By Eric Hershberg and Dennis Stinchcomb
Amid fierce debate over the Obama administration’s record on the deportation of undocumented immigrants residing in the U.S. without serious criminal records, insiders confirmed to the Associated Press on Monday that the White House is seriously considering unilateral action to reduce deportations. Preliminary reports suggest that a review of the policy by Homeland Security Secretary Jeh Johnson may result in executive action curbing deportations. Rumors of White House movement on the issue surfaced last week, when members of the Congressional Hispanic Caucus presented Johnson with a memo outlining their demands. Most notably, they recommended an expansion of the president’s Deferred Action for Childhood Arrivals (DACA) program and the elimination of “Secure Communities,” a program initiated during the Bush era that mandates that local law enforcement agencies enforce federal immigration laws and which has led to reported abuses.
The increased pressure on the president to further limit forced removals comes at a moment when deportations are on the decline and interior enforcement is at a five-year low. New statistics released by the Department of Homeland Security (via FOIA requests from The New York Times) and the Department of Justice provide the most comprehensive view to date of an enforcement policy fraught with political miscalculations. DOJ reports, for example, a 43 percent drop in the number of new deportation cases filed in federal immigration courts in the last five years. In hopes of gaining credibility and leverage for Democrats in a potential immigration deal, the administration in 2011 reallocated massive enforcement resources to the U.S.-Mexico border. The plan was to ease interior enforcement that disrupted established families and communities – and ran up deportation numbers in the past – while deporting higher numbers of recent border crossers, who under previous administrations would have been sent home without formal charges. In the interior, workplace raids all but disappeared, but state and local police, under the Secure Communities program, continued to identify “high-priority offenders.”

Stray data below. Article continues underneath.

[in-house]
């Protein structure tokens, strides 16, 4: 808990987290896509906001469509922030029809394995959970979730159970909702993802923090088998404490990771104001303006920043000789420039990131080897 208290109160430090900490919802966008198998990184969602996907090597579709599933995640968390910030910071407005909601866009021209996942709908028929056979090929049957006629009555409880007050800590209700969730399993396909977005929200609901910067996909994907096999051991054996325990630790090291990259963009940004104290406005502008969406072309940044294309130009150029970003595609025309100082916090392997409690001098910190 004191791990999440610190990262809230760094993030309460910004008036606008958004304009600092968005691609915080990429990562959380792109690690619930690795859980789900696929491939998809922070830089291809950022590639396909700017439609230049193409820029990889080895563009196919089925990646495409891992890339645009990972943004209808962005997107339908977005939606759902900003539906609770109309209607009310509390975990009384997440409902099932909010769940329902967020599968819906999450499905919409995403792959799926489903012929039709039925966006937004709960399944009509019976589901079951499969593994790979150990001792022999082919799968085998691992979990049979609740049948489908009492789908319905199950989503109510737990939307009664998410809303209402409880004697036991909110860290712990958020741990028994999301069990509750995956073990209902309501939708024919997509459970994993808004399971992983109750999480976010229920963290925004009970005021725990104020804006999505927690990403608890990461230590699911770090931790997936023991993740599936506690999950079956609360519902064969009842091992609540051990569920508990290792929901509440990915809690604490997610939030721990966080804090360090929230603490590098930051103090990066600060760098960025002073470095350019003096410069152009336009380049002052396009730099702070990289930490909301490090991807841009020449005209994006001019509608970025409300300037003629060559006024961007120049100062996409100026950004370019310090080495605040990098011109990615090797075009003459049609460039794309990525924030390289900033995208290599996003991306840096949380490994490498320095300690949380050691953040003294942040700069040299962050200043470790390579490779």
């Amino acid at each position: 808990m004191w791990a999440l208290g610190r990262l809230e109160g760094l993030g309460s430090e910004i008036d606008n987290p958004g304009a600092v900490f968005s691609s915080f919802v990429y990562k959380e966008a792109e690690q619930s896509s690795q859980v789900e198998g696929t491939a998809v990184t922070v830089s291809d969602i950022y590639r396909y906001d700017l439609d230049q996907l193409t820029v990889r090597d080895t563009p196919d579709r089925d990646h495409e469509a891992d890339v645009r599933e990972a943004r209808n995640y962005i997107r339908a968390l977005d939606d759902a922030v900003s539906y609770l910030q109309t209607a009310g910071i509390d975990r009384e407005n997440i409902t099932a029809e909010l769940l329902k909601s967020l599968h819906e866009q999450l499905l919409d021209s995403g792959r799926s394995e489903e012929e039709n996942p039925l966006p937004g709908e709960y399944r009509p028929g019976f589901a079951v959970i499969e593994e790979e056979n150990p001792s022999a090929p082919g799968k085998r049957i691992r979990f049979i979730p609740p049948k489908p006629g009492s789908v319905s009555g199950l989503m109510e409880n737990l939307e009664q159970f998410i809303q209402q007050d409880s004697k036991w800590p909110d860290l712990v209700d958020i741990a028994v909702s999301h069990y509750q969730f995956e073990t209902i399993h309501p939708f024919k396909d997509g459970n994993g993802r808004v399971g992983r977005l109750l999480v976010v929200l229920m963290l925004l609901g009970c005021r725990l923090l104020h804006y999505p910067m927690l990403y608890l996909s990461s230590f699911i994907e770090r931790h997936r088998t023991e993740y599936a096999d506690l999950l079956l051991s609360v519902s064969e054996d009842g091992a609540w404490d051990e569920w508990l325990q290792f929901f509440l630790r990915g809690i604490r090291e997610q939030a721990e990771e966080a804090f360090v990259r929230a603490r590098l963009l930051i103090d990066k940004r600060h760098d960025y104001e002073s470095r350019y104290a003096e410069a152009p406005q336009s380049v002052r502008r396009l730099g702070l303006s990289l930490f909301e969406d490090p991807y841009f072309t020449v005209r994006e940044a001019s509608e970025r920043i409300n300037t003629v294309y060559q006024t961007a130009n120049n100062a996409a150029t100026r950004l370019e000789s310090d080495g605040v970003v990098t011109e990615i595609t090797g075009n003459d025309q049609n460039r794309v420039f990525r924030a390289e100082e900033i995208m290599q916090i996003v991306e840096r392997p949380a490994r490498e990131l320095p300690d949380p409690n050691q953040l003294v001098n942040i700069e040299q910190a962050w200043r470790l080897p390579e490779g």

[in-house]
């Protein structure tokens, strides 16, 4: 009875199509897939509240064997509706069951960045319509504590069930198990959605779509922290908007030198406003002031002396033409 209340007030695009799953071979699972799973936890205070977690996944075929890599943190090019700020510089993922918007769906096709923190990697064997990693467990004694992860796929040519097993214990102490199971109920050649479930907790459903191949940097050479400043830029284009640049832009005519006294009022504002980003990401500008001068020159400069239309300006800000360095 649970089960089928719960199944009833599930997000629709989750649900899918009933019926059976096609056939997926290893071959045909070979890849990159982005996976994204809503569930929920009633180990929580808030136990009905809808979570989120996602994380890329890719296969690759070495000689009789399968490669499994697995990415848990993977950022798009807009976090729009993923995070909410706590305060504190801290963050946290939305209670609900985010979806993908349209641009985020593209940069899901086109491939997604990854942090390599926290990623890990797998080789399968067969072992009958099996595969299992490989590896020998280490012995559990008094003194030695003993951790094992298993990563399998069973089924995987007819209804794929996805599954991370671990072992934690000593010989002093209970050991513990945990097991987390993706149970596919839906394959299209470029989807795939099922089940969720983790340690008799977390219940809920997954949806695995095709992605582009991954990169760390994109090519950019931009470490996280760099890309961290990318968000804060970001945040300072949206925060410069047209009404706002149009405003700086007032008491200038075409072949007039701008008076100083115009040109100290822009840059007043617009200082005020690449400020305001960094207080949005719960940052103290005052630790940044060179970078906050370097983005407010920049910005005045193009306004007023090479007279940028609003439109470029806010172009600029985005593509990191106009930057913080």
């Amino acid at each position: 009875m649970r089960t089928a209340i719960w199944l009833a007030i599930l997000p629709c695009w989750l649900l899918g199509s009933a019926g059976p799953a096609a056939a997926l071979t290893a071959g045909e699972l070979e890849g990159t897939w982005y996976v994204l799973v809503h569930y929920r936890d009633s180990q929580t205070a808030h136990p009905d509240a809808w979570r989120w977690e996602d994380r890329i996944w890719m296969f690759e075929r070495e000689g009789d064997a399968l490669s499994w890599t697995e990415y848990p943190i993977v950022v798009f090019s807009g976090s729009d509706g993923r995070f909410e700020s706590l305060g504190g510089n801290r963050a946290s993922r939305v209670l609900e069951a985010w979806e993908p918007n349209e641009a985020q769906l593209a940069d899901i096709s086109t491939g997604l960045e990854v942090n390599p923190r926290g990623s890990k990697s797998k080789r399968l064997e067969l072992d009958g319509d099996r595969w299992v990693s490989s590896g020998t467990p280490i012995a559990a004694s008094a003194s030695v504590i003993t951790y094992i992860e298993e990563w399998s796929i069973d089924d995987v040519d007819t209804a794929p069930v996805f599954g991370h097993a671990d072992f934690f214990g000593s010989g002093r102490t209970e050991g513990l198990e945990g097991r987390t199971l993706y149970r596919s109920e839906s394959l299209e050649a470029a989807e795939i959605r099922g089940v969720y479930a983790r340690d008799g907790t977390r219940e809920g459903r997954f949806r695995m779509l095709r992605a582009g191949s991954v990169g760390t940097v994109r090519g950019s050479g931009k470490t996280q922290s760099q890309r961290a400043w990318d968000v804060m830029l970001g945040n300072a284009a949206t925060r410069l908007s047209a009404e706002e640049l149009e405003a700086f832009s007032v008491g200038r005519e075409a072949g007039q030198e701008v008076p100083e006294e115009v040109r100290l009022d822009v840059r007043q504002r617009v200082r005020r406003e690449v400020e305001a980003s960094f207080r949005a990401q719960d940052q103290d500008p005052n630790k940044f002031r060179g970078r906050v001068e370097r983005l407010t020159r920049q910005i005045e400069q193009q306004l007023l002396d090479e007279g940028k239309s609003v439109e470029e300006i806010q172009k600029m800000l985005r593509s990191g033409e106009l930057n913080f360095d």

The Obama administration’s five-year attempt to placate Republican lawmakers through record-setting deportations has backfired politically, and the collateral damage is high, with nearly 2 million deportations to date and an outraged electoral base. Though current and former administration officials argue that concerns over public safety and border security have guided immigration enforcement since day one, the evidence suggests that political expedience has driven Obama’s deportation policy and – with midterm elections just around the corner and maneuvering toward the 2016 presidential elections already underway – is likely to continue to do so. Obama’s eagerness to impress Republicans with his toughness, without any guarantee the maneuver would work, has alienated Hispanic and Asian communities who feel betrayed and whose turnout at the polls is crucial for a Democratic victory. The leaks of executive action indicate a White House focused on damage control with those important constituencies, while essentially signaling the definitive end of any chance of bipartisan Congressional immigration reform. Despite some handwringing among American conservatives that the Republicans’ position will lock out Hispanic voters for years to come, most of the party’s leaders appear to give priority to their nativist base. Obama ultimately may be calculating that, with chances of passage of immigration reform nil anyway, his energy is best spent on rebuilding ties with constituents whose communities have been torn apart by policies pursued during his first five years in office.